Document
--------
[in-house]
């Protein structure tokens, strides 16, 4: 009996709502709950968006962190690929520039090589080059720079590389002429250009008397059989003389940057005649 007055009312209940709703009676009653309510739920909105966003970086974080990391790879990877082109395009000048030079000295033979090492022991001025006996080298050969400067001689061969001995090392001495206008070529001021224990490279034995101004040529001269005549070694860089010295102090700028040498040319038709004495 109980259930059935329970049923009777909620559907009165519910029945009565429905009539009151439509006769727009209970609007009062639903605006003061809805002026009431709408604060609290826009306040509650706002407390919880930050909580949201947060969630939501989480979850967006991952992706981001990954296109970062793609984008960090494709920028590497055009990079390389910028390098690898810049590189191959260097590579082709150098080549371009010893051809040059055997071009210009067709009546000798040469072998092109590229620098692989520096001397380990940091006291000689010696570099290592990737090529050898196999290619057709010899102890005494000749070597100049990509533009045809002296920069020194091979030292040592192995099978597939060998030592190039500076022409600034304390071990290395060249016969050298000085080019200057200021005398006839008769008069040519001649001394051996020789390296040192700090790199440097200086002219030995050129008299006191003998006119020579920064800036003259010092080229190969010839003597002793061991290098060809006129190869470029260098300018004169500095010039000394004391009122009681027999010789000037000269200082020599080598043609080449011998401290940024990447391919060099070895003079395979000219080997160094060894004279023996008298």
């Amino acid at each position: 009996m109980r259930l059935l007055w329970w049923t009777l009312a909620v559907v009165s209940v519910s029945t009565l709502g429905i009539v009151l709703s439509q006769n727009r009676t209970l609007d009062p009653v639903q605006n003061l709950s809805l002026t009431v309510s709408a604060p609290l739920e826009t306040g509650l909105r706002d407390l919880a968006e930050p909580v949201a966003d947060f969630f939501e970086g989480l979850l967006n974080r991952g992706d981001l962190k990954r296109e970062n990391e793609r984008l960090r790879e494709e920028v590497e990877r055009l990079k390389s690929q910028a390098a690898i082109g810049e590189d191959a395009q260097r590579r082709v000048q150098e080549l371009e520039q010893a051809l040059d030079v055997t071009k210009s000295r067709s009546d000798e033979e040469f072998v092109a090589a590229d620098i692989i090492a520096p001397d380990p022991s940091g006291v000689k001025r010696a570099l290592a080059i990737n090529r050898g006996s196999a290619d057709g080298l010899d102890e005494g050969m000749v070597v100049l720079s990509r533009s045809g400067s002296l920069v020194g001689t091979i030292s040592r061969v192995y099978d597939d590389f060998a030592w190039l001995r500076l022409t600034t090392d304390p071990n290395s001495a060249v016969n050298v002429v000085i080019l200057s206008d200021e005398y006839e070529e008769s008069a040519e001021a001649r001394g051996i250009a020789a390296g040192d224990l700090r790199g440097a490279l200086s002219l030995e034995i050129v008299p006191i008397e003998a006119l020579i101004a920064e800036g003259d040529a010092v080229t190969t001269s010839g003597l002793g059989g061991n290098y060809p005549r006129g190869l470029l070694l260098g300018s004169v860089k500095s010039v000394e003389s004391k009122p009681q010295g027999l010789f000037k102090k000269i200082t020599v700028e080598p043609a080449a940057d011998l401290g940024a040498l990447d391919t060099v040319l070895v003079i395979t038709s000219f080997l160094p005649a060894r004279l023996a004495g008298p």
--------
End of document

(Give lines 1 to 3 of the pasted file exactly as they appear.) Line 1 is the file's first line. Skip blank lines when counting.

[in-house]
């Protein structure tokens, strides 16, 4: 009996709502709950968006962190690929520039090589080059720079590389002429250009008397059989003389940057005649 007055009312209940709703009676009653309510739920909105966003970086974080990391790879990877082109395009000048030079000295033979090492022991001025006996080298050969400067001689061969001995090392001495206008070529001021224990490279034995101004040529001269005549070694860089010295102090700028040498040319038709004495 109980259930059935329970049923009777909620559907009165519910029945009565429905009539009151439509006769727009209970609007009062639903605006003061809805002026009431709408604060609290826009306040509650706002407390919880930050909580949201947060969630939501989480979850967006991952992706981001990954296109970062793609984008960090494709920028590497055009990079390389910028390098690898810049590189191959260097590579082709150098080549371009010893051809040059055997071009210009067709009546000798040469072998092109590229620098692989520096001397380990940091006291000689010696570099290592990737090529050898196999290619057709010899102890005494000749070597100049990509533009045809002296920069020194091979030292040592192995099978597939060998030592190039500076022409600034304390071990290395060249016969050298000085080019200057200021005398006839008769008069040519001649001394051996020789390296040192700090790199440097200086002219030995050129008299006191003998006119020579920064800036003259010092080229190969010839003597002793061991290098060809006129190869470029260098300018004169500095010039000394004391009122009681027999010789000037000269200082020599080598043609080449011998401290940024990447391919060099070895003079395979000219080997160094060894004279023996008298």
């Amino acid at each position: 009996m109980r259930l059935l007055w329970w049923t009777l009312a909620v559907v009165s209940v519910s029945t009565l709502g429905i009539v009151l709703s439509q006769n727009r009676t209970l609007d009062p009653v639903q605006n003061l709950s809805l002026t009431v309510s709408a604060p609290l739920e826009t306040g509650l909105r706002d407390l919880a968006e930050p909580v949201a966003d947060f969630f939501e970086g989480l979850l967006n974080r991952g992706d981001l962190k990954r296109e970062n990391e793609r984008l960090r790879e494709e920028v590497e990877r055009l990079k390389s690929q910028a390098a690898i082109g810049e590189d191959a395009q260097r590579r082709v000048q150098e080549l371009e520039q010893a051809l040059d030079v055997t071009k210009s000295r067709s009546d000798e033979e040469f072998v092109a090589a590229d620098i692989i090492a520096p001397d380990p022991s940091g006291v000689k001025r010696a570099l290592a080059i990737n090529r050898g006996s196999a290619d057709g080298l010899d102890e005494g050969m000749v070597v100049l720079s990509r533009s045809g400067s002296l920069v020194g001689t091979i030292s040592r061969v192995y099978d597939d590389f060998a030592w190039l001995r500076l022409t600034t090392d304390p071990n290395s001495a060249v016969n050298v002429v000085i080019l200057s206008d200021e005398y006839e070529e008769s008069a040519e001021a001649r001394g051996i250009a020789a390296g040192d224990l700090r790199g440097a490279l200086s002219l030995e034995i050129v008299p006191i008397e003998a006119l020579i101004a920064e800036g003259d040529a010092v080229t190969t001269s010839g003597l002793g059989g061991n290098y060809p005549r006129g190869l470029l070694l260098g300018s004169v860089k500095s010039v000394e003389s004391k009122p009681q010295g027999l010789f000037k102090k000269i200082t020599v700028e080598p043609a080449a940057d011998l401290g940024a040498l990447d391919t060099v040319l070895v003079i395979t038709s000219f080997l160094p005649a060894r004279l023996a004495g008298p």